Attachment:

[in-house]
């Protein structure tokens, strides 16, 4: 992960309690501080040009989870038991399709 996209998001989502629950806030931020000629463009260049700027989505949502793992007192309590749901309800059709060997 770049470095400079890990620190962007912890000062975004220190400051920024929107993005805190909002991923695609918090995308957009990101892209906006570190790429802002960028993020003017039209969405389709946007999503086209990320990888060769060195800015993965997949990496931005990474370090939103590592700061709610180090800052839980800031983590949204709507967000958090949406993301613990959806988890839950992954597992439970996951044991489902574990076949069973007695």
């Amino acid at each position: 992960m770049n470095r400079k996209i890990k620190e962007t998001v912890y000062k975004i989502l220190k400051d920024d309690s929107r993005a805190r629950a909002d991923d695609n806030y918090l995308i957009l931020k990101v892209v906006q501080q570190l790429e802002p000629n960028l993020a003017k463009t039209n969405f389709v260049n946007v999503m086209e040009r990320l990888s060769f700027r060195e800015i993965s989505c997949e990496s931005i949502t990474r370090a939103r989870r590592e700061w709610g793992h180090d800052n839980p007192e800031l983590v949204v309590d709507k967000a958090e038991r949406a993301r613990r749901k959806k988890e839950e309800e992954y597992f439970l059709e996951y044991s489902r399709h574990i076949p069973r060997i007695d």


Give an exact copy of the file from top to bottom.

[in-house]
């Protein structure tokens, strides 16, 4: 992960309690501080040009989870038991399709 996209998001989502629950806030931020000629463009260049700027989505949502793992007192309590749901309800059709060997 770049470095400079890990620190962007912890000062975004220190400051920024929107993005805190909002991923695609918090995308957009990101892209906006570190790429802002960028993020003017039209969405389709946007999503086209990320990888060769060195800015993965997949990496931005990474370090939103590592700061709610180090800052839980800031983590949204709507967000958090949406993301613990959806988890839950992954597992439970996951044991489902574990076949069973007695």
């Amino acid at each position: 992960m770049n470095r400079k996209i890990k620190e962007t998001v912890y000062k975004i989502l220190k400051d920024d309690s929107r993005a805190r629950a909002d991923d695609n806030y918090l995308i957009l931020k990101v892209v906006q501080q570190l790429e802002p000629n960028l993020a003017k463009t039209n969405f389709v260049n946007v999503m086209e040009r990320l990888s060769f700027r060195e800015i993965s989505c997949e990496s931005i949502t990474r370090a939103r989870r590592e700061w709610g793992h180090d800052n839980p007192e800031l983590v949204v309590d709507k967000a958090e038991r949406a993301r613990r749901k959806k988890e839950e309800e992954y597992f439970l059709e996951y044991s489902r399709h574990i076949p069973r060997i007695d």